It’s generally agreed by scientists and rat owners alike that rats are pretty smart. But what do we actually mean when we say that? Are we talking about human-style intelligence with memory and forethought, or highly developed instincts?
Let’s have a look at just how smart rats are.
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Do rats remember?
Can rats remember? I’m pretty sure the answer is yes – but to be scientific about it, we need to understand the difference between habit (sitting by the cage door at dinner time every day), familiarity (knowing who your owner is) and episodic memory, which requires being able to place the thing you are remembering in a context.
While that’s easy enough to understand in humans (familiarity is thinking you’ve seen that guy in the supermarket before; episodic memory is recognising him from your sister’s party last month), how on earth can it be tested in animals?
Researchers in the US solved the question by getting rats to learn different types of smell. They then gave the rats a treat if they recognised each smell in a particular context – in this case a pattern on the floor of the testing area. The rats aced the test, and showed they could remember at least 30 contextual events.
Are rats smarter than people?
In 2015, Belgian researchers created two learning tasks, and gave them to both rats and students to complete. Guess who came out on top?!
The tasks were based on recognising patterns. After being trained to recognise a “good” or “bad” pattern, the rats and humans were shown the patterns with some changes and had to identify which one it was. When there was only one type of change, humans and rats were about equal, but when the changes were in more than one dimension, the rats were quicker.
Why might that be? The researchers suggested it was all to do with the type of learning involved. Humans tend to learn by memorising rules – which in terms of patterns means our brains analysing the differences and looking for rules about how they change. Rat brains are a lot less complex. Rather than trying to understand the rules underlying the pattern, they visually pattern match, trusting their instinct – making them quicker at the task, and just as accurate. Sometimes a bigger brain just gets in the way.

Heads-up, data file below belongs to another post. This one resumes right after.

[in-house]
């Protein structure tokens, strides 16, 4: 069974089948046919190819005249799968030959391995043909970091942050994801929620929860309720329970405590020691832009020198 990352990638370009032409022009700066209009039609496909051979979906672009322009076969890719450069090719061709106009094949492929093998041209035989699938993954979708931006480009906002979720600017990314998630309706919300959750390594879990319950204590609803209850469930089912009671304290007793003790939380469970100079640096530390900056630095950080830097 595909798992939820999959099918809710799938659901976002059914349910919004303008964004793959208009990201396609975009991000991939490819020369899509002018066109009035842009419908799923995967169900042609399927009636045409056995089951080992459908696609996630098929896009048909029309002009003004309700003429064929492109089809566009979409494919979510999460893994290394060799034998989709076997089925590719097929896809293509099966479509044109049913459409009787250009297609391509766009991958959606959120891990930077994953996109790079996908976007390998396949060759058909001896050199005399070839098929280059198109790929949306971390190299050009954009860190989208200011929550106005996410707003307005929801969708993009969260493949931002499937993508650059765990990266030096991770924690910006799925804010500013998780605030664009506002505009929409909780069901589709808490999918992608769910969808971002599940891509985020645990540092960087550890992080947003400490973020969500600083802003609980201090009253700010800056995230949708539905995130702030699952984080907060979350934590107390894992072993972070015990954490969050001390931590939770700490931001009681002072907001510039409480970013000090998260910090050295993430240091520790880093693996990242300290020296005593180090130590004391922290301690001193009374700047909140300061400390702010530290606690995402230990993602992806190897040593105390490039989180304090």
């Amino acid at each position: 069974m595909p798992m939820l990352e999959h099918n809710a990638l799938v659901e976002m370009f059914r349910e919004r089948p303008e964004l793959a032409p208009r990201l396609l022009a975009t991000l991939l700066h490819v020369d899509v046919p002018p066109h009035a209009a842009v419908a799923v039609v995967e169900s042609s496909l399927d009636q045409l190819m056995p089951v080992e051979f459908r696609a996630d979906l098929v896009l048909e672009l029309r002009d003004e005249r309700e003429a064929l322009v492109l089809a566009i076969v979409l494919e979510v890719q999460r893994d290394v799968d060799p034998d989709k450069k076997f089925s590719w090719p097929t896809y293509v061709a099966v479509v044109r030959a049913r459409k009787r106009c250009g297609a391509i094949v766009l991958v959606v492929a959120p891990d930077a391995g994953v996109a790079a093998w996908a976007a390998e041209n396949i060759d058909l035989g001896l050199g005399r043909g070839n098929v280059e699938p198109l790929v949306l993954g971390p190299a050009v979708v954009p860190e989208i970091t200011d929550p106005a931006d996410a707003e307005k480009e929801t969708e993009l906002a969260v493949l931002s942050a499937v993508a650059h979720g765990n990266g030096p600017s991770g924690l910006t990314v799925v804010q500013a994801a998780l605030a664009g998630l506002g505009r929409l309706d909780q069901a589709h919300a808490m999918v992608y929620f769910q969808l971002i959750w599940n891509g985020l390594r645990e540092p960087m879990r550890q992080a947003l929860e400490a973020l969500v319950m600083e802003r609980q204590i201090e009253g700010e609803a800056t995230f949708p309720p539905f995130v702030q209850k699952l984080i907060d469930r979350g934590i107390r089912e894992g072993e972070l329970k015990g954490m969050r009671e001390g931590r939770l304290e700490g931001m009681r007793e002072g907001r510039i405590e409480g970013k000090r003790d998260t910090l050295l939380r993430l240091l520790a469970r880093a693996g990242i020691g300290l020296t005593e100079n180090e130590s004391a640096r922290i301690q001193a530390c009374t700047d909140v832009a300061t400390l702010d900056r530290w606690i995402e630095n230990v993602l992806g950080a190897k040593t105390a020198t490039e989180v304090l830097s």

For anyone who knows about the natural history of rats, this isn’t surprising – rats are one of the most adaptable animals on earth, thriving in complex, dangerous and changeable environments and literally taking over the planet. To be a survivor in that world you need to be able to make decisions instinctively, quickly… and accurately.
Ok, lab rats can do tests, but what about our pets?
Lab rats and pet rats are the same rat species, so our pets are potentially just as smart as their scientific cousins, especially if they’ve been bred for a lively curious temperament. Let’s look at some of the smart things pet rats get up to.
Mazes have been used in research with lab rats for years, but that doesn’t mean our furry friends don’t enjoy them. A network of corridors, tunnels and gates, and some food to reward the effort, and many pet rats will happily settle down to finding their way.
Being able to learn and remember makes rats expert puzzle solvers. They are bright enough to remember what strategies haven’t worked, and when they crack the puzzle, they remember what does. Puzzle toys designed for parrots can give rats hours of enrichment.
Getting in training